2. The Bedroom: An Oasis of Calm or a Chamber of Horrors?It may sound a little dramatic, but the place where you spend a third of your life may be teaming with toxins and dust mites! Most traditional mattresses are made with metal coils coated in toxic chemicals to keep them from rusting and degrading over time. On top of that, they are filled with polyurethane foam, flame retardant materials, and/or cotton loaded with pesticides. Then there are the chemicals added to the outer layer of the mattress to make them water and stain resistant. That adds up to a lot of chemicals that you are frequently lounging around on!Ditch your mattress in favor of a greener, cleaner option like natural (not hybrid) latex, natural rubber, organic cotton, or organic wool. Natural latex is naturally anti-microbial, anti-bacterial, dust mite proof, and relieves pressure points along the body. Natural rubber is exceptionally breathable, naturally hygienic, will not house dust mites, and has been shown to reduce pressure-point pain up to 30% better than memory foam. Wool is an excellent choice because of its high moisture content and the protein (keratin) that it contains, making it naturally flame resistant and hostile to dust mites.

    If you can’t swing a new bed, make yours more comfy and allergen-free by adding a wool or natural rubber mattress topper. The wool in mattress toppers (and in mattresses) is well encased in cotton so if you’re allergic or sensitive to it there shouldn’t be a problem. At a minimum, swing for organic cotton zippered encasings to protect your lungs from dust mite allergens and put a little barrier between yourself and the toxins being out gassed by your current mattress.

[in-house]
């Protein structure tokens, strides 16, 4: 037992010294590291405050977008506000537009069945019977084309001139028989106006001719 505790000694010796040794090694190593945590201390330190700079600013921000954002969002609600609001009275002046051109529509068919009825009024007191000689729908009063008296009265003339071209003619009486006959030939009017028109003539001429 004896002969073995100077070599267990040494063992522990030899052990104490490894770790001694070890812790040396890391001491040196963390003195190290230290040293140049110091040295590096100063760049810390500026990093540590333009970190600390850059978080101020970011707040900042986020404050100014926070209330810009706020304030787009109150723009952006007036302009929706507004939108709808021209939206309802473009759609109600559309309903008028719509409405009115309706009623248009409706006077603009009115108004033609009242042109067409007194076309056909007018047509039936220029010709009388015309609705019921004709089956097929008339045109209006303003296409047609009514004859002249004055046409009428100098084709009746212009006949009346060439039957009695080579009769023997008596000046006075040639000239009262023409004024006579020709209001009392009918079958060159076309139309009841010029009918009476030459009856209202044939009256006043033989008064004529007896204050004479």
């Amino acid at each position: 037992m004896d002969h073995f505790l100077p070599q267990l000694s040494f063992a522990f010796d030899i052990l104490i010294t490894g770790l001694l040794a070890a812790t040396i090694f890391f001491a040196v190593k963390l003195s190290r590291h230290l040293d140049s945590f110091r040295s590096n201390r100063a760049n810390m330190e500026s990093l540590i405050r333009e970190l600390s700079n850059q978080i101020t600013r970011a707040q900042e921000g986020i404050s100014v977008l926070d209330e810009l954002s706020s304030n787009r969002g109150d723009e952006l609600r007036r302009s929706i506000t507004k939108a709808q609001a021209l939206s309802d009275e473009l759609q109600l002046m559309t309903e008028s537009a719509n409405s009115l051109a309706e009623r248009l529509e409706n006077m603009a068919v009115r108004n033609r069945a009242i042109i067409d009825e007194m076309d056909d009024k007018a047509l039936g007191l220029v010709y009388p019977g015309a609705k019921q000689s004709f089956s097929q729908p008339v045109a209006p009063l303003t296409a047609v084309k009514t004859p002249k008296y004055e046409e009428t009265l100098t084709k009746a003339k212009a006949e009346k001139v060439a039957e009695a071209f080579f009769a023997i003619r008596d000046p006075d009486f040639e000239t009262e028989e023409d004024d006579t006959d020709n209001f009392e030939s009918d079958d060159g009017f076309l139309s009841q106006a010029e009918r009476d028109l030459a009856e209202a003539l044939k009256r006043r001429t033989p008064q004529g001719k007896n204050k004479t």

3. Do You Practice Fireplace Safety & Common Sense?If you have or use a fireplace then you may be setting yourself up for possible carbon monoxide poisoning. In addition, wood fires can release a substance called benzopyrene–a carcinogen that can irritate your eyes, nose, throat, and lungs.Make sure your fireplace and/or wood stove are installed properly and the flue is open when you light a fire. Have both inspected annually to remove creosote build up which can block the chimney and force toxic fumes back into your living room. As a precaution, install a smoke and carbon monoxide detector nearby.

Give Your Bathroom Cabinet a Spring Cleaning: What Products Are Safe?

When you consider how many personal care products are on the market today and how few have actually been tested for safety it’s hard to know how to choose products that are safe. The best thing you can do is stick with products made from natural, plant-based vs. synthetic ingredients –ones that are identifiable and even familiar.